The 25th Annual Putnam County Spelling Bee
nytheatre.com review by Martin Denton
May 1, 2005
The 25th Annual Putnam County Spelling Bee is a diverting and entertaining little musical, as far as it goes. But it doesn't go very far at all: I was underwhelmed by this new show by Rachel Sheinkin and William Finn. Bee feels like what it is—a modest play with a cute concept (C-R-E-P-U-S-C-U-L-E, by Rebecca Feldman), blown up into a Broadway musical, one that screeches "overkill" as it strains to justify a nearly two-hour running time and a $95 ticket price.
The idea of the show is to have grown-up actors play little kids who are competing in a local spelling bee. They're sort-of a microcosm of American kid-dom, or at least a skewed version of same. Chip Tolentino is a conscientious cub scout struggling against hormones (his big solo number is about his newly acquired penchant for inconvenient erections). Marcy Park is an Asian American whiz kid who speaks six languages, plays the piano (at one point pushing musical director Vadim Feichtner off his bench), excels at sports, and is—well—real tired. Leaf Coneybear is the child of aggressive hippies who have educated their child at home in everything except self-esteem. Logainne Schwartzandgrubnierre is the overachieving, lisping daughter of two gay fathers who are determined that she be a winner. Olive Ostrovsky is an insecure little girl with self-involved parents; she is fascinated by the magic of language and words (she's read the dictionary; at one point, she makes the dazzling observation that if you took the "w" from "answer," the "h" from "ghost," the extra "a" from "aardvark," and the "t" from "listen," you'd have the word "what," but no one would hear it because all the letters are silent"!).
William Barfee (pronounced Bar-FAY, as he endlessly reminds us) is the de facto hero of the piece: he's a fat, messy kid in shorts and an untucked-in shirt, who lost last year's spelling bee because his peanut allergy kicked in at a bad time. This year, he's cocky and confident, thanks to his "magic foot" (he "spells out" the words on the floor with his left shoe). Nevertheless, he quickly becomes the contestant to root for, notwithstanding all the good qualities that Olive seems to have, because he seems to want to win so badly. I won't say whether or not he does.
The bee part of Bee is fairly cute. Four additional "contestants" are recruited from the audience, and these unwitting cast members are integrated neatly into the proceedings. The rules allow the spellers to ask for a definition of any obscure word that's thrown at them, and also to ask to have it used in a sentence. This becomes a running joke in which Jay Reiss, as word "caller" Vice Principal Doug Panch, deadpans the reading of the abstruse definitions and then offers a ridiculously unhelpful sentence. Funny at first, this idea quickly runs out of steam.
Interspersed between the depiction of the spelling bee are fantasy-type sequences in which the participants recall or muse out loud about incidents in their short lives, almost all of which demonstrate that they are more mature than the so-called adults entrusted with raising them. All of the kids seem to have been indoctrinated, in various ways, with the notion that winning is everything; somehow the experience of this spelling bee is supposed to teach them that it's okay to come in second. The "moral" is as pat as it is unconvincing; the show's creators don't even really seem to believe it themselves.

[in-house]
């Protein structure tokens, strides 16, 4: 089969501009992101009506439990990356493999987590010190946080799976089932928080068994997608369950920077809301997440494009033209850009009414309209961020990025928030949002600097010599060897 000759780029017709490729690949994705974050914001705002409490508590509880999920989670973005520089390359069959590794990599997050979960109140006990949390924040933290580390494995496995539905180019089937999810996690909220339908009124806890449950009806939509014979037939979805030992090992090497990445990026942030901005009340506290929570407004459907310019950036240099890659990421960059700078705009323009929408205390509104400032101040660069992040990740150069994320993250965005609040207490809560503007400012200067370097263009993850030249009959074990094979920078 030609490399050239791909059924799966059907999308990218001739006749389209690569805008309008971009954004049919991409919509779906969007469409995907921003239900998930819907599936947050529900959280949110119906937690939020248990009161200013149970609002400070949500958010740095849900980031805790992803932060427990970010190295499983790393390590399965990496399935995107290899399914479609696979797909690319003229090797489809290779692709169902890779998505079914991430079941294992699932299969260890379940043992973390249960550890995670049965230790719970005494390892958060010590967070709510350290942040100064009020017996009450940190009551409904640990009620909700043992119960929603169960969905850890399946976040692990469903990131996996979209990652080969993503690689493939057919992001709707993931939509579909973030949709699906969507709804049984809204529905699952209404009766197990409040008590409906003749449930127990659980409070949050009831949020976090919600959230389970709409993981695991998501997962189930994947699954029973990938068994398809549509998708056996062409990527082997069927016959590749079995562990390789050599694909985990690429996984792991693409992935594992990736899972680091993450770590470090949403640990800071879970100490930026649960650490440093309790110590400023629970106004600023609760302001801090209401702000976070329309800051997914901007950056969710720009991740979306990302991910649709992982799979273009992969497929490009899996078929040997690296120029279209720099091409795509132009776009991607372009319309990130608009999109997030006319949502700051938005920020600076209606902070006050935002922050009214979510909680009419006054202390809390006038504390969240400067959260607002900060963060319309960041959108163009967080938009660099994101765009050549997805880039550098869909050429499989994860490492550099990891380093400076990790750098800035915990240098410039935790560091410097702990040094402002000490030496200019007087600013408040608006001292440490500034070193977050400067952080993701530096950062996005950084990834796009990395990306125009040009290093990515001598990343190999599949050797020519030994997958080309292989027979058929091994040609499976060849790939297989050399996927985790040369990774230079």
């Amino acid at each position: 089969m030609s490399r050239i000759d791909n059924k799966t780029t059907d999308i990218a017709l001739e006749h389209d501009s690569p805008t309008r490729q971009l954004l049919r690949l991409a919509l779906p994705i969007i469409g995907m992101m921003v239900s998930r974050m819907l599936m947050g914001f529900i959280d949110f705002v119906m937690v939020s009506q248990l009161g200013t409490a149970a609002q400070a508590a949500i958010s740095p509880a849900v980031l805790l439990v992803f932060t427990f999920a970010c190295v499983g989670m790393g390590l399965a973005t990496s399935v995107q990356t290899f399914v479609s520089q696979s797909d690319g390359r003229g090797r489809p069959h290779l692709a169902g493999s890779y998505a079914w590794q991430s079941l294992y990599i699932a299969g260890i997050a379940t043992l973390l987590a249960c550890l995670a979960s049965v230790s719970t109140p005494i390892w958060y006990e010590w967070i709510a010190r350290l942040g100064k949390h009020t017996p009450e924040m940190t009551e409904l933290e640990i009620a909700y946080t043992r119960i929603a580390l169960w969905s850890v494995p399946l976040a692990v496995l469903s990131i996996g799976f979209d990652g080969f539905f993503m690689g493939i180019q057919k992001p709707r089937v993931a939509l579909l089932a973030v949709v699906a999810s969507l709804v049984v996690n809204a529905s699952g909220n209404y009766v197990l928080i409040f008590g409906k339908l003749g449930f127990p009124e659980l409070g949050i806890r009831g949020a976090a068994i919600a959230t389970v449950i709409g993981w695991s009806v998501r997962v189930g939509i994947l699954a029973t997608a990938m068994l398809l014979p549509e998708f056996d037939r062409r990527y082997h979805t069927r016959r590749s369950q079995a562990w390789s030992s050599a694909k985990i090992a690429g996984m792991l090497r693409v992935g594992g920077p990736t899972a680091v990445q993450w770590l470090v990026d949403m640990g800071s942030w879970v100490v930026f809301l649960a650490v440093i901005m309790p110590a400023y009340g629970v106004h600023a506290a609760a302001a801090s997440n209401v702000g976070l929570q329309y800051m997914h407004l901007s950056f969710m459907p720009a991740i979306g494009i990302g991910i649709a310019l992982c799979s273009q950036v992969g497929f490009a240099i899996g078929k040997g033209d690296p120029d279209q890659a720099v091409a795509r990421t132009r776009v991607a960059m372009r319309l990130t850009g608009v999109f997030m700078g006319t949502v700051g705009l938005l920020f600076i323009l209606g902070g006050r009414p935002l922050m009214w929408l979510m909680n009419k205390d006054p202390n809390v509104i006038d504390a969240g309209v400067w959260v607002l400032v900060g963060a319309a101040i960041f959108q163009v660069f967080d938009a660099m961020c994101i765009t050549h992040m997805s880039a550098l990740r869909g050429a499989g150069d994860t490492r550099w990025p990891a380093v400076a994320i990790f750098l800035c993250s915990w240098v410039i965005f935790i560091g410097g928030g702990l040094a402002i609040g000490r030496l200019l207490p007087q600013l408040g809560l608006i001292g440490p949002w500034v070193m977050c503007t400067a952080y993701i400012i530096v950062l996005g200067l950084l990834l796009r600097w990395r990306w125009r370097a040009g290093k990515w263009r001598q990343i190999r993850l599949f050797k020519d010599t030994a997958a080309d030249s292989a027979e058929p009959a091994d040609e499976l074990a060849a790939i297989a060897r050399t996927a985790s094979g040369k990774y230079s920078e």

Bee features a score by William Finn that sports the minimalist melodies and strained rhymes that are his trademark and weakness; nothing particularly interesting reached my ear. The book by Rachel Sheinkin is fitfully funny. The padding here shows rather baldly—there are endless reprises of a "goodbye" song and all sorts of stunts that feel rather desperate, like having Chip turn up selling candy in the auditorium or having Jesus appear in a vision to Marcy. The three adult characters—Vice Principal Panch, realtor/spelling bee maven Rona Lisa Peretti, and "Comfort Counselor" Mitch Mahoney, a parolee doing community service—are the broadest of caricatures. (Question for the casting director: why is the only African American in this show the guy who was in jail?)
Beowulf Borrit has transformed the whole of Circle in the Square (lobby included) into a gaudy all-American gymnasium: it's fun but too much; and the show fits awkwardly in the space anyhow. Costumes by Jennifer Caprio are caricatures that provide (not very funny) visual jokes and remove any sort of reality from the proceedings: no parent obsessed with winning would send his or her child anywhere, let alone to a spelling bee, looking as these motley kids do. Director James Lapine's work is unobtrusive to the point of absent. Choreographer Dan Knechtges has been given only a few opportunities here, and it seems to me that he muffs the main one—as far as I could tell, Barfee's "magic feet" dances don't spell out any letters at all.
The nine cast members mostly flounder. The exception is Jesse Tyler Ferguson, who finds both depth and authentic humor in Leaf Coneybeare, and also (briefly) as one of Logainne's gay dads. The others have moments to shine, especially Jay Reiss when he first does his jokey Vice Principal shtick and Celia Keenan-Bolger, exploring the wonder of language as the most nearly normal character on stage, Olive. Sarah Saltzman and Dan Fogler play the most eccentric of the kids, Logainne and Barfee, and they mug and overact shamelessly. (Saltzman's lisp is particularly annoying.)
Now, all that said, Bee is not unenjoyable—it has moments of wit and laughter, if not so many of heart or warmth. It would be a lot of fun in a 100-seat house at half the length, maybe on a double bill with another short novelty musical as its companion. What it's not, I'm afraid, is a big budget Broadway musical—not with any degree of comfort or honesty, anyhow.